My paintings rely on discovery-- excavating into the surface to find the painting beneath. I work in an actual space that dimensionally inhabits the picture plane. The process begins with acrylic paint applied in thick layers, creating a sedimentation of color that is later unearthed. The painting emerges as I carve, gouge and dig away dry paint to reveal and investigate a world in paint alone. The process allows for a journey through the depth of the paint, subtracting and adding to the supports until the painting is ultimately resolved. I see the layers of paint revealing their own history, some layers becoming more significant than others. Thousands of paint chips are made in the creation of each painting, which become remnants of the process. Embedding these discarded chips into my next painting allows for a sense of shared history. Some of my process is predetermined, mapping out color layered substrates and other aspects of the painting arrive through an element of surprise, thought the process itself. I want the viewer to see the painting in multiple ways - in the way our memory allows us to experience the same place again in a slightly different way. The imagery comes from fragments of memories that I have collected throughout my life. Most of the memories are related to experiences that I have had in nature and with the people around me. I grew up spending my summers at my family's cottage on the Alleghany River in Oil City, Pennsylvania. Everyday I would stare at the hills with my cousins and play across the river on various large rocks. We began to create a language about our landscape that we spent so much time discovering, naming our special places, growing up thinking hills were mountains. The series of landscapes come from my desire to be in a space of awe. When I was studying abroad I took a trip to Crete Greece. Arriving in the night made me feel anxious about a place unknown to me. My hotel was disappointing and far from the downtown, I suddenly wanted nothing to do with where I was. Frustrated by my predicament, I went to bed. In the morning I stepped outside to find that I was on the beach with mountains in the distance. I was in shock; I had never felt such relief in a reaction to a place.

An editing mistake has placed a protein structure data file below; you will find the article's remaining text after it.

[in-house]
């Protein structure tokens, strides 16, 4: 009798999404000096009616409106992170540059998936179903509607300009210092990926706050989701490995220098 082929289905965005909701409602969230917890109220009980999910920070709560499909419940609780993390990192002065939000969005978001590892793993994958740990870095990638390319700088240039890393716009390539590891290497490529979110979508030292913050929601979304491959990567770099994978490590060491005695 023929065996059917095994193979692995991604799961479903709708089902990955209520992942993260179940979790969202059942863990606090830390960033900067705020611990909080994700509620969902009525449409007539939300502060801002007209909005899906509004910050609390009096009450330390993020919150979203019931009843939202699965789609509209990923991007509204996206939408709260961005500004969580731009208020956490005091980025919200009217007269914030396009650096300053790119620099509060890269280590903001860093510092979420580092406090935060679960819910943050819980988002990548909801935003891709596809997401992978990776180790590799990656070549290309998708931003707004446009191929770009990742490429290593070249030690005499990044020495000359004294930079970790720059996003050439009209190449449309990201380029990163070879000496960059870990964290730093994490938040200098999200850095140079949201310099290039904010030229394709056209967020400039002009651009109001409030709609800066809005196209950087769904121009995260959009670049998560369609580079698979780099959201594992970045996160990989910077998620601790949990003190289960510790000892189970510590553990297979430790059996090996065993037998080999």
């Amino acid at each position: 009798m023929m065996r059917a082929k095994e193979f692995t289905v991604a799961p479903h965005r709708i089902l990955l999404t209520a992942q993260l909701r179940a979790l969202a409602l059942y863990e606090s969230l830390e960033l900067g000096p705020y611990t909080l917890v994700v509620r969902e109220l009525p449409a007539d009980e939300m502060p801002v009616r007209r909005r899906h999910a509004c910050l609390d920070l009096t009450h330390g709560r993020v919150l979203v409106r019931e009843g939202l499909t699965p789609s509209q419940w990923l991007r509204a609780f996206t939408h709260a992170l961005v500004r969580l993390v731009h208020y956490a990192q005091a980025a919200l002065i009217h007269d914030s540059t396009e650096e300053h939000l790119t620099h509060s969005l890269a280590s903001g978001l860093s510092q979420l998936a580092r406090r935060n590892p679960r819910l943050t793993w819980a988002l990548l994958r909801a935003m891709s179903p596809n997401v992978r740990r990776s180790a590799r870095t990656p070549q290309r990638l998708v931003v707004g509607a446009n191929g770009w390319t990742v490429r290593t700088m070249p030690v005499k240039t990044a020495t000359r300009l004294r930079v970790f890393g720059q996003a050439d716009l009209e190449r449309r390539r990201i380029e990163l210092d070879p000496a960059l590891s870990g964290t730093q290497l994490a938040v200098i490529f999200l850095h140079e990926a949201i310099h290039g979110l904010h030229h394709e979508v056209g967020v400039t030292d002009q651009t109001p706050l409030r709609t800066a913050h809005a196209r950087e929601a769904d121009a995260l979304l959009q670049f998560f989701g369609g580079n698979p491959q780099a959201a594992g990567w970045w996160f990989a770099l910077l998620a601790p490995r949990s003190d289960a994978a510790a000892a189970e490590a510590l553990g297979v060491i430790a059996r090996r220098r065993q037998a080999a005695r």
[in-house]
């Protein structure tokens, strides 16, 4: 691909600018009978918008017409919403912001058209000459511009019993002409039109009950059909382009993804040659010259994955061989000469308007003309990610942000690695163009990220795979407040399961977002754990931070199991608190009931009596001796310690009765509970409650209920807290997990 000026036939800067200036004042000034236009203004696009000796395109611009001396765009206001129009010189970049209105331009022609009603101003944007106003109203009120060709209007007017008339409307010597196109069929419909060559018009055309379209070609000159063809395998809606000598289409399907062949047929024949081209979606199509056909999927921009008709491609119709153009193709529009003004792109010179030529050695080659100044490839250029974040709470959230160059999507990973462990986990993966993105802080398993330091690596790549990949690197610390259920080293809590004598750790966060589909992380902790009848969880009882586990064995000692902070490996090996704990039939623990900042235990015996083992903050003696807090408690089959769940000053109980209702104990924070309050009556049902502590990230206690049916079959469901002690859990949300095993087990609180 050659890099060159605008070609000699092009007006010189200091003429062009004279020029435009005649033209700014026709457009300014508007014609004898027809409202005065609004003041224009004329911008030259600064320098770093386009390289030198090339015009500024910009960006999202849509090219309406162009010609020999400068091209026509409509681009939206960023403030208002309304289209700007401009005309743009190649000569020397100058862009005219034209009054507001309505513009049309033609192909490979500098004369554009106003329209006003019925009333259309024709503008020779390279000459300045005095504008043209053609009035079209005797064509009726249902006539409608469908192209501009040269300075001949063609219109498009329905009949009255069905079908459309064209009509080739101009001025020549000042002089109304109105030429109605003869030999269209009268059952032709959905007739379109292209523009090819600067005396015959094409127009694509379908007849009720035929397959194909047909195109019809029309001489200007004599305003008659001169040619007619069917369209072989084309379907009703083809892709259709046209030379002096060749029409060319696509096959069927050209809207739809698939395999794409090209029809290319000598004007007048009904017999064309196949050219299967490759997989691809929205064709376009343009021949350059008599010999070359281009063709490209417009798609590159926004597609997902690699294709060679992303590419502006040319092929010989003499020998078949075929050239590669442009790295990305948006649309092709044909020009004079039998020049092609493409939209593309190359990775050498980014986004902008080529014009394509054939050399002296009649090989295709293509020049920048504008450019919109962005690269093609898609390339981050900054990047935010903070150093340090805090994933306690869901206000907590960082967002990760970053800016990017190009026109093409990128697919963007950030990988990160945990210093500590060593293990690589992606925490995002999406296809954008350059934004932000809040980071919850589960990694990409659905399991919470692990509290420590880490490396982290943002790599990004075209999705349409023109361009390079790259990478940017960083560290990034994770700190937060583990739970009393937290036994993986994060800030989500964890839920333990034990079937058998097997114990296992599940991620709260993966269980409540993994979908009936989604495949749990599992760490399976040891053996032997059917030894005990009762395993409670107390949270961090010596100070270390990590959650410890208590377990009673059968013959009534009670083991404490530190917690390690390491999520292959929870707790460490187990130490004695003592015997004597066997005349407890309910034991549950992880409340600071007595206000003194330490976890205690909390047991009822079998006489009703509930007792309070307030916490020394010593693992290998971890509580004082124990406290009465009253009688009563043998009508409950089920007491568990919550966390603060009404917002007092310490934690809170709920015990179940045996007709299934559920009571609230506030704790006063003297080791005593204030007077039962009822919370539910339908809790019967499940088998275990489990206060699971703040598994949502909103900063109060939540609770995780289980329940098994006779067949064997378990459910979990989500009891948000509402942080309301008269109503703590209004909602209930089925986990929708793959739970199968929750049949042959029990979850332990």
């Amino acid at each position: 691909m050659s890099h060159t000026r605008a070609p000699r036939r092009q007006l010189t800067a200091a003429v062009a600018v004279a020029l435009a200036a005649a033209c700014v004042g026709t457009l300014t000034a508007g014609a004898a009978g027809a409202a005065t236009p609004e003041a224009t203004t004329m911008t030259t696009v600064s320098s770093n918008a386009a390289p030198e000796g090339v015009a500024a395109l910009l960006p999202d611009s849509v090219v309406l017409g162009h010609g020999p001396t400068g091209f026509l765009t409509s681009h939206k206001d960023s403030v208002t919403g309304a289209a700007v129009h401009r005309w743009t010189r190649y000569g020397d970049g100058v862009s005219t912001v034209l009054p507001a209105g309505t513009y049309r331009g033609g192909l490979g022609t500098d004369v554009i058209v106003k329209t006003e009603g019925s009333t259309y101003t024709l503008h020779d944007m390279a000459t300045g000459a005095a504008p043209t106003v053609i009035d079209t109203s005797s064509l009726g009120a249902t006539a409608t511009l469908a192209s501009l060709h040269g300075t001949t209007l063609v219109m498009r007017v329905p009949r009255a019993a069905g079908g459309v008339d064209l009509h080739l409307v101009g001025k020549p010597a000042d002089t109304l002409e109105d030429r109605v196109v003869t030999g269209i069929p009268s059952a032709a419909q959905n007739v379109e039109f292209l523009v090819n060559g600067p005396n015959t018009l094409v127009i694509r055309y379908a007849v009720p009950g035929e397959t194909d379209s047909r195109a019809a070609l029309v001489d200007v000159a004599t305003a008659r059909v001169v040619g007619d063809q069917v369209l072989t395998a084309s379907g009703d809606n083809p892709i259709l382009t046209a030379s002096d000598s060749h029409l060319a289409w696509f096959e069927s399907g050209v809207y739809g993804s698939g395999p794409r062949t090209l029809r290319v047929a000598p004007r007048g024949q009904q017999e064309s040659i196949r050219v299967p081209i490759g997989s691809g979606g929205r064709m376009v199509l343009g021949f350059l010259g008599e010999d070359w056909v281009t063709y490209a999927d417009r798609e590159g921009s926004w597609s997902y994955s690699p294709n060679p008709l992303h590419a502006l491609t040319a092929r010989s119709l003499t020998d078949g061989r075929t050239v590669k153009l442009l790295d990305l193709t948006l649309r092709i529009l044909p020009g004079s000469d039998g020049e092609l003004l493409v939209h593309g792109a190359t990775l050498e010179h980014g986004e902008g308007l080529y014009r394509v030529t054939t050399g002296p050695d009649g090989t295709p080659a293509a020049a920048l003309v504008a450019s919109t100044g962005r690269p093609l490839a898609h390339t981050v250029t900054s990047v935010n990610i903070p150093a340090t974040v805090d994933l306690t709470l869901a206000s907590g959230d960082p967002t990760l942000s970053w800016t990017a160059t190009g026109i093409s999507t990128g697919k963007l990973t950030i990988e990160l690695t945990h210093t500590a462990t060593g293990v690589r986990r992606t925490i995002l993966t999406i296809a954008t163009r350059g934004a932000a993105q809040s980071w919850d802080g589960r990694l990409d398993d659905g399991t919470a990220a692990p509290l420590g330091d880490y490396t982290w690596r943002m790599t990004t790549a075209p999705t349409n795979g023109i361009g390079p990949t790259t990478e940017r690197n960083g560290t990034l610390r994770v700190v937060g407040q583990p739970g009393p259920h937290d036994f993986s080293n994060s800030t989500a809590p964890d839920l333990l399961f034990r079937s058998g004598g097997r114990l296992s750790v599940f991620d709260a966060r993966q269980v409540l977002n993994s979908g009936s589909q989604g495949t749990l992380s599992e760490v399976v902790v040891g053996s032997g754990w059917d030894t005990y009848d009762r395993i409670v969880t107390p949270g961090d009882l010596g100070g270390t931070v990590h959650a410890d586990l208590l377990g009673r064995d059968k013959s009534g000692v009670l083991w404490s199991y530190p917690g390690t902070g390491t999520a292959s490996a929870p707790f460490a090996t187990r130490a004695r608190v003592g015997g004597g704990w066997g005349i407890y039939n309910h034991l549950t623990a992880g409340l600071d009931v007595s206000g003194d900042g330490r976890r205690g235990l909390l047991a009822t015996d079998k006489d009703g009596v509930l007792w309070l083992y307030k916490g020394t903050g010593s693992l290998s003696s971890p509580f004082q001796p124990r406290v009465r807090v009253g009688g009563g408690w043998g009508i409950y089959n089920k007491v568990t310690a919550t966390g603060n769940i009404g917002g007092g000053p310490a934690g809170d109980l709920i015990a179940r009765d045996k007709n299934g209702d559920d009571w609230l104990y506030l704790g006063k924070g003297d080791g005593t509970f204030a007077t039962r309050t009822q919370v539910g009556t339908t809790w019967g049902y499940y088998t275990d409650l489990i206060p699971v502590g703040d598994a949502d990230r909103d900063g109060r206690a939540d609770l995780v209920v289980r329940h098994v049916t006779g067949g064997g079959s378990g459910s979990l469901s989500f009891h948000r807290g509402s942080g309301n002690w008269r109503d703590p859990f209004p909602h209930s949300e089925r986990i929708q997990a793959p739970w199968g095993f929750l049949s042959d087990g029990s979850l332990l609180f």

Hot cashew on a tin roof

Salisbury, Amelia Rose 01 May 2014 (has links)
No description available.


Schortgen, Justin Timothy 01 May 2014 (has links)
No description available.

Tactical practices for locating intimacy

Hoeks, Joshua James 01 December 2012 (has links)